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Study recommends more water down the Current River fish ladder (2 Photos)

The North Shore Steelhead Association commissioned a study of the fish passage.

THUNDER BAY — The fish ladder at the Boulevard Lake Dam needs more water.

That's the conclusion of consultants who studied the operation of the fish passage for the North Shore Steelhead Association.

The NSSA was formed in 1973 as a non-profit group with the primary goal of protecting this area's migratory rainbow trout (Steelhead) fishery.

Spokesperson Frank Edgson says the group has been concerned for some time about the design and functionality of the fishway, which was built in 1991-92.

"No studies were ever done post-construction as to the efficiency of fish passage. After almost 30 years of observing the ladder and struggling with the city to have it function as efficiently as we could, we decided to get expert advice," Edgson told TBNewswatch.

A study was conducted by two independent hydraulics consultants who also teach at the University of Iowa.

Edgson said they made several recommendations, the most important being nearly a three-fold increase in the flow rate within the ladder, from 0.4 cubic metres per second to 1.5 CMS during the spring and fall fish passage seasons..

He explained that the flow rate has varied at times because the system for controlling the waterflow involved the manual installation or removal of stoplogs.

"The city would have to send a crew over to the fishway and haul up a log. The logs were 12 inches so there wasn't really very much control of the waterflow, until the water level in the lake itself dropped to a certain level. There was an orifice in one of the stop logs, and the size of that opening was designed to allow only 0.4 cubic metres per second."

During excess water flow in the spring, Edgson said, the city would release it over the other sluice gates while maintaining the flow down the fishway at 0.4 CMS.

He said the consultants feel that's not enough.

"What it means is that the 'attraction flows' coming over the last portion of the ladder to where the river is may not be enough to attract fish to try to jump into the fishway. If it's a heavy, pounding flow, they're more likely to check it out" and proceed up the ladder to look for a spawning area.

Edgson said that without a proper flow, fish may just turn around in the Current River and spawn downstream or leave the system completely and look for another river.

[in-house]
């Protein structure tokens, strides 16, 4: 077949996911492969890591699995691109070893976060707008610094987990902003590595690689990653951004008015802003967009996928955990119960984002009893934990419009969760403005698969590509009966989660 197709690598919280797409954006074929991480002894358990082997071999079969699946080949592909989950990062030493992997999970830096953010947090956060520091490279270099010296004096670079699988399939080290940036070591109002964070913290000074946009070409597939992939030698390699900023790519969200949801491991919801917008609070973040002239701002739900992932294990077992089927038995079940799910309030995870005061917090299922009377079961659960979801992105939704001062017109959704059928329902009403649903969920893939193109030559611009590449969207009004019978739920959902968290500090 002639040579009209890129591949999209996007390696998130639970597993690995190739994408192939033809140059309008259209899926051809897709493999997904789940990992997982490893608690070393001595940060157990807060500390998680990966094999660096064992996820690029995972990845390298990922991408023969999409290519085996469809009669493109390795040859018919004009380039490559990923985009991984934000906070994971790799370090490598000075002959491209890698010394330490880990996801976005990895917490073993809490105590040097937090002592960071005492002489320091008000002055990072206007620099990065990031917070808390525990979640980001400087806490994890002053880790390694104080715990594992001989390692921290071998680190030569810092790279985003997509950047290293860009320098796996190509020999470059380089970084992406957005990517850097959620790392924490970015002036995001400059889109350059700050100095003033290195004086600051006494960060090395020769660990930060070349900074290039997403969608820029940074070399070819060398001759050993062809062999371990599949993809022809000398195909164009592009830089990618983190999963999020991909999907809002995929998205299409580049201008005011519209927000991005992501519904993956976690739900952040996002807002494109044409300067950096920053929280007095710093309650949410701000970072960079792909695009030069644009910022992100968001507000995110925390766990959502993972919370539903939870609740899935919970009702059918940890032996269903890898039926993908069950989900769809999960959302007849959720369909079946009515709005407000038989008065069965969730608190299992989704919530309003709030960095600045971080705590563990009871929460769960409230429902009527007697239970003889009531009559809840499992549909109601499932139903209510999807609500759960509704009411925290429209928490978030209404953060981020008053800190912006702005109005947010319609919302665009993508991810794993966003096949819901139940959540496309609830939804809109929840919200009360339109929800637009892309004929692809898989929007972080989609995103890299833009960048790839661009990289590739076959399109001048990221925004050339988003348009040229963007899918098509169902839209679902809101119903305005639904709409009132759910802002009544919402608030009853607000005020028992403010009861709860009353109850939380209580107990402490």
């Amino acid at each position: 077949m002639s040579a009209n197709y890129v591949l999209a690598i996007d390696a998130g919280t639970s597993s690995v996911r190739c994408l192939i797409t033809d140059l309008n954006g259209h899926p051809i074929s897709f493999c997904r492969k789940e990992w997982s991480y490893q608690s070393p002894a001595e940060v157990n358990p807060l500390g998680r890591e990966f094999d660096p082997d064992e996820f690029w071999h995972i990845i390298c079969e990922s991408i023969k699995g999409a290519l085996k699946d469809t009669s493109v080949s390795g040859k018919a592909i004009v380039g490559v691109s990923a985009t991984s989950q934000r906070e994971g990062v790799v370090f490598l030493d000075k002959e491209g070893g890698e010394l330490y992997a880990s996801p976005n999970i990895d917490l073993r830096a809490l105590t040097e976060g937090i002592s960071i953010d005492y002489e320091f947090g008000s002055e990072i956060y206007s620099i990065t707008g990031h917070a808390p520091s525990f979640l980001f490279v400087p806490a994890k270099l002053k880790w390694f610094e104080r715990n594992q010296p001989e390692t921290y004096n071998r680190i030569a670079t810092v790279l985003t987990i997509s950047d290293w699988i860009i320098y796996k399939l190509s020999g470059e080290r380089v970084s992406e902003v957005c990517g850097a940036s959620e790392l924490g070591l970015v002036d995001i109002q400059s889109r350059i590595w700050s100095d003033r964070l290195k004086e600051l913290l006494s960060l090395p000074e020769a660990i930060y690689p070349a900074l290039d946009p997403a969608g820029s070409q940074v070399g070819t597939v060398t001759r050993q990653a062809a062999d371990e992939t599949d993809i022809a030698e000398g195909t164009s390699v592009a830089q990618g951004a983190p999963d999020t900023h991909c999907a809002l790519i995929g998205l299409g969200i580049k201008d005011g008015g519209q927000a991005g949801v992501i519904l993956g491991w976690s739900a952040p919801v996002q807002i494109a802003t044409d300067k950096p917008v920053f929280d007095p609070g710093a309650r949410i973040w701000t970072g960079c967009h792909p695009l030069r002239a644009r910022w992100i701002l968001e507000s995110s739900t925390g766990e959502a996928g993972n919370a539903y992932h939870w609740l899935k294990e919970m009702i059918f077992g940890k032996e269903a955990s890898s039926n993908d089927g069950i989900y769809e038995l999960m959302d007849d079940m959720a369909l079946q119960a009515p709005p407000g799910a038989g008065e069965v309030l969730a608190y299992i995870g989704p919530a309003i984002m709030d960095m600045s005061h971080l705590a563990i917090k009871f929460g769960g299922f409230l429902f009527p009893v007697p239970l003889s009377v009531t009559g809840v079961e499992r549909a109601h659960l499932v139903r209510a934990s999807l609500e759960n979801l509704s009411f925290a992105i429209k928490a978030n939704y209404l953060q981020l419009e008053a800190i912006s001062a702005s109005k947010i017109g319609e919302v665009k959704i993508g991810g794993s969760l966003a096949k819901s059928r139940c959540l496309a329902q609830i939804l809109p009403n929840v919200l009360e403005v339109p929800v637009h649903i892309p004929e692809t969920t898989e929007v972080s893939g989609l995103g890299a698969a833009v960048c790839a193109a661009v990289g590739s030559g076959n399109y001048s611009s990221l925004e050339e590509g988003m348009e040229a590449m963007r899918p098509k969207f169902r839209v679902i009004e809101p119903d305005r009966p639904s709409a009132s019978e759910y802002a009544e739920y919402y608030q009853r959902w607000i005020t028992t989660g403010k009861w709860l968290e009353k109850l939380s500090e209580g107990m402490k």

Decommissioning of the hydro plant should help

"We don't know how many fish are actually going up the river...the city doesn't know, and the MNRF doesn't know. We are third parties to this. The fishway is owned by the city and they answer to the Department of Fisheries and Oceans and the Ministry of Natural Resources."

He also alleged that "there was a terrible history of mismanagement" of the system over a period of years when a small hydro plant was in operation, and water was needed to operate the turbine.

The study's authors suggest that the decommissioning of the powerhouse will be beneficial to fish passage by freeing up more water.

They also raised the option of structural modifications to the fishway but said further study is needed.

"Now it's just a matter of us trying to come to some agreement for the water flow. That's why this report and the recommendations of the consultants are important," Edgson said.

He said he understands there is impetus now to increase the water flow on a more consistent basis, but he has not received confirmation that any decisions have been made.

Edgson  believes it's possible progress could be stalled by the requirements of the environmental assessment for the rehabilitation of the Boulevard Lake Dam.

But he said he's pleased with how the reconstruction of the dam has been handled from the perspective of water flow.

He said the NSSA is also "thrilled" that the project includes the installation of automated gates in the sluiceways, because "that will give them the opportunity to tailor flows more precisely, and make sure they stay within the defined boundaries."

The NSSA received funding for the study from the federal government's Great Lakes Protection initiative.

The findings have been passed on to all stakeholders.

A spokesperson for the City of Thunder Bay did not immediately respond to an inquiry from TBNewswatch.

However a city representative said last month that work on the dam has been halted until June 21 so as not to disrupt the spring spawning run.  


Gary Rinne

About the Author: Gary Rinne

Born and raised in Thunder Bay, Gary started part-time at Tbnewswatch in 2016 after retiring from the CBC
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